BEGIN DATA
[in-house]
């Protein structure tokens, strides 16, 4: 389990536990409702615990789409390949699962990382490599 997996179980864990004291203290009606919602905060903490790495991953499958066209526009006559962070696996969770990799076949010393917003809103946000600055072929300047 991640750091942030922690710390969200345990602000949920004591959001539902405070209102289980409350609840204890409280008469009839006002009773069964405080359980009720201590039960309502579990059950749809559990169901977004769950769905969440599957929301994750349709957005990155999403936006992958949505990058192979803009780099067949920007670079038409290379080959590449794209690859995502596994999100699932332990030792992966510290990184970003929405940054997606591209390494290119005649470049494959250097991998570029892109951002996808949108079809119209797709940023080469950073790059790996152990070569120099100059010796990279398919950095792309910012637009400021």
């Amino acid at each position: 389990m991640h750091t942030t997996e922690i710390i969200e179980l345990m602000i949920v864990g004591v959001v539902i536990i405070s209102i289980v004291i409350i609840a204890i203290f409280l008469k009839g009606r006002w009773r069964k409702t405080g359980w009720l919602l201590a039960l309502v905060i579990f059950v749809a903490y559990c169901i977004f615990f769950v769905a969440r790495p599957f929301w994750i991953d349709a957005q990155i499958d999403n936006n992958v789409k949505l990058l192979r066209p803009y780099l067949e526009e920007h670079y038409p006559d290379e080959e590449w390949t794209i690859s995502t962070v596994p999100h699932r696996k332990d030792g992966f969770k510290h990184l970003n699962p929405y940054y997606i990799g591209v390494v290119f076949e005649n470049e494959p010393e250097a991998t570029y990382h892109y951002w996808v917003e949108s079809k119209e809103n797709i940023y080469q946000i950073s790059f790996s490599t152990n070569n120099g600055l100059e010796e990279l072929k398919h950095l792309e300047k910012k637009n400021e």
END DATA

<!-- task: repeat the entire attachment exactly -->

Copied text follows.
[in-house]
């Protein structure tokens, strides 16, 4: 389990536990409702615990789409390949699962990382490599 997996179980864990004291203290009606919602905060903490790495991953499958066209526009006559962070696996969770990799076949010393917003809103946000600055072929300047 991640750091942030922690710390969200345990602000949920004591959001539902405070209102289980409350609840204890409280008469009839006002009773069964405080359980009720201590039960309502579990059950749809559990169901977004769950769905969440599957929301994750349709957005990155999403936006992958949505990058192979803009780099067949920007670079038409290379080959590449794209690859995502596994999100699932332990030792992966510290990184970003929405940054997606591209390494290119005649470049494959250097991998570029892109951002996808949108079809119209797709940023080469950073790059790996152990070569120099100059010796990279398919950095792309910012637009400021």
């Amino acid at each position: 389990m991640h750091t942030t997996e922690i710390i969200e179980l345990m602000i949920v864990g004591v959001v539902i536990i405070s209102i289980v004291i409350i609840a204890i203290f409280l008469k009839g009606r006002w009773r069964k409702t405080g359980w009720l919602l201590a039960l309502v905060i579990f059950v749809a903490y559990c169901i977004f615990f769950v769905a969440r790495p599957f929301w994750i991953d349709a957005q990155i499958d999403n936006n992958v789409k949505l990058l192979r066209p803009y780099l067949e526009e920007h670079y038409p006559d290379e080959e590449w390949t794209i690859s995502t962070v596994p999100h699932r696996k332990d030792g992966f969770k510290h990184l970003n699962p929405y940054y997606i990799g591209v390494v290119f076949e005649n470049e494959p010393e250097a991998t570029y990382h892109y951002w996808v917003e949108s079809k119209e809103n797709i940023y080469q946000i950073s790059f790996s490599t152990n070569n120099g600055l100059e010796e990279l072929k398919h950095l792309e300047k910012k637009n400021e």